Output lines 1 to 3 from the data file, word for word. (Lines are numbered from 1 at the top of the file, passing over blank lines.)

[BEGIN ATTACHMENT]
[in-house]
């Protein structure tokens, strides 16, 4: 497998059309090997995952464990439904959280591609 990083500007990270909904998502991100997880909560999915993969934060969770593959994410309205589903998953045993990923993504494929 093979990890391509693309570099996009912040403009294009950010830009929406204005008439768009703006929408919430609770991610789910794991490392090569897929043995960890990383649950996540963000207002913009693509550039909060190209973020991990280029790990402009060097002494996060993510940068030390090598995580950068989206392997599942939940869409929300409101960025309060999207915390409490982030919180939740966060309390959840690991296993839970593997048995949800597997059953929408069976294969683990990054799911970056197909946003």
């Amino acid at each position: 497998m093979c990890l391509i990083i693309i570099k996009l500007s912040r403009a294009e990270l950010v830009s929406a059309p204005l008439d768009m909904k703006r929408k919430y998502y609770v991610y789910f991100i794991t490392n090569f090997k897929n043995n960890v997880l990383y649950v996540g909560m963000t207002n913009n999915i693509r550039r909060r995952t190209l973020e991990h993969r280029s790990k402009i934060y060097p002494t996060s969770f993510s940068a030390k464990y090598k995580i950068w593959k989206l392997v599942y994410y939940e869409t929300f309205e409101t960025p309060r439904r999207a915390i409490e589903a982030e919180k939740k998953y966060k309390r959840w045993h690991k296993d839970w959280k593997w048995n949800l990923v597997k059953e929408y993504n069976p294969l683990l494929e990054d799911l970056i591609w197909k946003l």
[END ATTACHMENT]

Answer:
[in-house]
């Protein structure tokens, strides 16, 4: 497998059309090997995952464990439904959280591609 990083500007990270909904998502991100997880909560999915993969934060969770593959994410309205589903998953045993990923993504494929 093979990890391509693309570099996009912040403009294009950010830009929406204005008439768009703006929408919430609770991610789910794991490392090569897929043995960890990383649950996540963000207002913009693509550039909060190209973020991990280029790990402009060097002494996060993510940068030390090598995580950068989206392997599942939940869409929300409101960025309060999207915390409490982030919180939740966060309390959840690991296993839970593997048995949800597997059953929408069976294969683990990054799911970056197909946003």
């Amino acid at each position: 497998m093979c990890l391509i990083i693309i570099k996009l500007s912040r403009a294009e990270l950010v830009s929406a059309p204005l008439d768009m909904k703006r929408k919430y998502y609770v991610y789910f991100i794991t490392n090569f090997k897929n043995n960890v997880l990383y649950v996540g909560m963000t207002n913009n999915i693509r550039r909060r995952t190209l973020e991990h993969r280029s790990k402009i934060y060097p002494t996060s969770f993510s940068a030390k464990y090598k995580i950068w593959k989206l392997v599942y994410y939940e869409t929300f309205e409101t960025p309060r439904r999207a915390i409490e589903a982030e919180k939740k998953y966060k309390r959840w045993h690991k296993d839970w959280k593997w048995n949800l990923v597997k059953e929408y993504n069976p294969l683990l494929e990054d799911l970056i591609w197909k946003l």